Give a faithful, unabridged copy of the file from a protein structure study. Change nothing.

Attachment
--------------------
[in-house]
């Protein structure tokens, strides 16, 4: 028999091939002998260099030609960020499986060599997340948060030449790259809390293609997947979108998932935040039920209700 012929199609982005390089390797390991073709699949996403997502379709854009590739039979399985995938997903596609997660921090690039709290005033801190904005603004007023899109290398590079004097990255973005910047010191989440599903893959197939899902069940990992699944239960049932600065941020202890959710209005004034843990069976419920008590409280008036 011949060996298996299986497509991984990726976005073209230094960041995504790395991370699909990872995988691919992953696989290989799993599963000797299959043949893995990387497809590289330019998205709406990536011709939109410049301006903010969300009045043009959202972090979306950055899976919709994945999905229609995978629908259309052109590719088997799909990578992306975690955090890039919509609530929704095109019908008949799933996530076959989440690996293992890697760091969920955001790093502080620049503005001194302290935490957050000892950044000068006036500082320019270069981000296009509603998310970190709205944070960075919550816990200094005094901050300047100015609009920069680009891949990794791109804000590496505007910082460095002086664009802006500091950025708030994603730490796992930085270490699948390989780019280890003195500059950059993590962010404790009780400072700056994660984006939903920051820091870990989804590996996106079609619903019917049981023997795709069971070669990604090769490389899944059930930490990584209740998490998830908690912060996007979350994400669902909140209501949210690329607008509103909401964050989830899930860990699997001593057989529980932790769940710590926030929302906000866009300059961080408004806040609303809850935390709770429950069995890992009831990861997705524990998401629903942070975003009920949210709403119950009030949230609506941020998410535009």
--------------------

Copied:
[in-house]
């Protein structure tokens, strides 16, 4: 028999091939002998260099030609960020499986060599997340948060030449790259809390293609997947979108998932935040039920209700 012929199609982005390089390797390991073709699949996403997502379709854009590739039979399985995938997903596609997660921090690039709290005033801190904005603004007023899109290398590079004097990255973005910047010191989440599903893959197939899902069940990992699944239960049932600065941020202890959710209005004034843990069976419920008590409280008036 011949060996298996299986497509991984990726976005073209230094960041995504790395991370699909990872995988691919992953696989290989799993599963000797299959043949893995990387497809590289330019998205709406990536011709939109410049301006903010969300009045043009959202972090979306950055899976919709994945999905229609995978629908259309052109590719088997799909990578992306975690955090890039919509609530929704095109019908008949799933996530076959989440690996293992890697760091969920955001790093502080620049503005001194302290935490957050000892950044000068006036500082320019270069981000296009509603998310970190709205944070960075919550816990200094005094901050300047100015609009920069680009891949990794791109804000590496505007910082460095002086664009802006500091950025708030994603730490796992930085270490699948390989780019280890003195500059950059993590962010404790009780400072700056994660984006939903920051820091870990989804590996996106079609619903019917049981023997795709069971070669990604090769490389899944059930930490990584209740998490998830908690912060996007979350994400669902909140209501949210690329607008509103909401964050989830899930860990699997001593057989529980932790769940710590926030929302906000866009300059961080408004806040609303809850935390709770429950069995890992009831990861997705524990998401629903942070975003009920949210709403119950009030949230609506941020998410535009």